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My publishing journey part 3.

Lascar was now ready to be submitted to the publishing world. As an unknown author, it was a challenge to market my first book to a wider audience and I didn’t want to go down the self-publishing route again. Thus, I sent out proposals to many agents and publishers.

When I received the first few rejections, I thought that there was something fundamentally wrong with my novel. That was demoralising. I received multiple rejection letters, all of which I still have. Consequently, I began rewriting certain chapters. After a few more rejections, I asked myself whether I would do this every time I receive a rejection. Rejections are not personal, but at times it felt that way. If you don’t feel enthusiastic enough about your work, then you can’t expect someone else to.

Most replied with the standard rejection letter: ‘It’s not right for our list’; ‘We didn’t fall in love with it’; ‘We’re not looking for new material’, or ‘We didn’t feel enthusiastic enough to take it on’.

I reworked certain sections, sent out more submissions and began to receive positive feedback such as, ‘a fascinating and intelligent story’ or ‘an excellent writing style coupled with an interesting story and historical viewpoint’. One publisher commented that it was ‘too Bollywood’; a comment I hated, because it didn’t have any song and dance in it. However, I took all constructive criticism on board. I felt encouraged by these comments, reworked the story further and renamed it simply as Lascar.

Writing Lascar made me realise that this is what I wanted to do. I have worked extremely hard to improve my writing, especially the structure and composition, the building of characters and the way in which they interact with each other. It can take years to develop a ‘style’ of writing, that comes only from practice.

I decided that I couldn’t carry on rewriting. I needed to move onto new projects, but it was difficult as my mind was solely focused on getting Lascar published, even though the publishing industry is as tough as ever. Nevertheless, I firmly believed that it would be published one day.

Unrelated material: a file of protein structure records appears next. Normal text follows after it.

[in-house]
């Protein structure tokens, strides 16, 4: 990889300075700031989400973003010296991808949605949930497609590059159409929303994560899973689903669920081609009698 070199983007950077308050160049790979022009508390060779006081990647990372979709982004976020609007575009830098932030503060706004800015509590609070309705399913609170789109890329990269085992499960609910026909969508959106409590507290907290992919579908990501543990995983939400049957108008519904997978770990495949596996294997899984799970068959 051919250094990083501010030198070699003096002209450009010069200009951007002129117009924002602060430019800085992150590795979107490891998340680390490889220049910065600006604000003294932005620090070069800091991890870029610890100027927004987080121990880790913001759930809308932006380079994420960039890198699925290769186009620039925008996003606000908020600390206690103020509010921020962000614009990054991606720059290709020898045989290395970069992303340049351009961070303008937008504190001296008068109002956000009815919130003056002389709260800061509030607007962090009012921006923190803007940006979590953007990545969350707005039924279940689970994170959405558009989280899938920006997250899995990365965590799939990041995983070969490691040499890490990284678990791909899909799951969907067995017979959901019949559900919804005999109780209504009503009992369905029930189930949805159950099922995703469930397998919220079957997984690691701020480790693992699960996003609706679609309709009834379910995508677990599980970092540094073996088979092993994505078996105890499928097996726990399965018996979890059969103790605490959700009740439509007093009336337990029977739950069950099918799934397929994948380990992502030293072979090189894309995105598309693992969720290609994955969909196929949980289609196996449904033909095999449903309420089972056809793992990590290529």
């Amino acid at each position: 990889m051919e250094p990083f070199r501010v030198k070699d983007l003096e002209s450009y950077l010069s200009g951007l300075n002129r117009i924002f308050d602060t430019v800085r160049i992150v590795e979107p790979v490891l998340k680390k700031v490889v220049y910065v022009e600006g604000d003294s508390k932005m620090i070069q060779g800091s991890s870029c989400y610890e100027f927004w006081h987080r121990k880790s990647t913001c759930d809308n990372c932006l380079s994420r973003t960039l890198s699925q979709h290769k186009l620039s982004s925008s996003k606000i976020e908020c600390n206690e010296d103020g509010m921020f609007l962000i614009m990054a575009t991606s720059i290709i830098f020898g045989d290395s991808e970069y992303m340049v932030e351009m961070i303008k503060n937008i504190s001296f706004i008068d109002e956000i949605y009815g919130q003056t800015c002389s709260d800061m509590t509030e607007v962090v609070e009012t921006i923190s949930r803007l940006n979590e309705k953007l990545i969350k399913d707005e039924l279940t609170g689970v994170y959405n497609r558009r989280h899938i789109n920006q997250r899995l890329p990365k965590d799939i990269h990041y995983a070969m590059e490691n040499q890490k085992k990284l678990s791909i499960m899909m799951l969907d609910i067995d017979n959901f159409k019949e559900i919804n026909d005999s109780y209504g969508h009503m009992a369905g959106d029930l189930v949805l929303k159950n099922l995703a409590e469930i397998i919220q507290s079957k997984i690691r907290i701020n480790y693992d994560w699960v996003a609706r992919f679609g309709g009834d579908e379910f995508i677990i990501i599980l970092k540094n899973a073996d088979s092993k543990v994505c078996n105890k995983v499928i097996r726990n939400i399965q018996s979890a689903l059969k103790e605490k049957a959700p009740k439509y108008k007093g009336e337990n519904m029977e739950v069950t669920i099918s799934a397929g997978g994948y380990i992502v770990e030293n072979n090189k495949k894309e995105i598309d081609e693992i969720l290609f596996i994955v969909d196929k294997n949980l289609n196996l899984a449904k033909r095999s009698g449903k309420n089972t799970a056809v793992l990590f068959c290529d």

In 2009, I wrote a play based on the novel for Silsila Productions: The Lascar Seamen History Project. The Lascar is a teaching resource that includes a short radio play on audio CD with an accompanying activity pack, which explores the heritage of the Lascars.

In 2008, Lascar was shortlisted for the Muslim Writers Awards, Unpublished Novel Award and the Brit Writers Unpublished Novel Award in 2010. It was an opportunity to draw greater attention to my work.

In June 2011, I discovered a poetry publisher called Indigo Dreams Publishing. They were expanding into the fiction market, so I decided to submit my work to them. I felt as though I had exhausted all avenues of getting Lascar published, so I had nothing more to lose.

In September 2011, after 5 years of rejections and tears, I finally received a ‘yes’ from Indigo Dreams Publishing. At that time, I had actually forgotten that I had submitted to them! I was ecstatic. I didn’t tell anyone until I signed my contract, which was about three weeks later. I had dreamt about this day for years. Finally, Lascar was going to be published!

Lascar was published on 4th June 2012;  and is available from Amazon for £7.99.

Published in Asiana magazine online.

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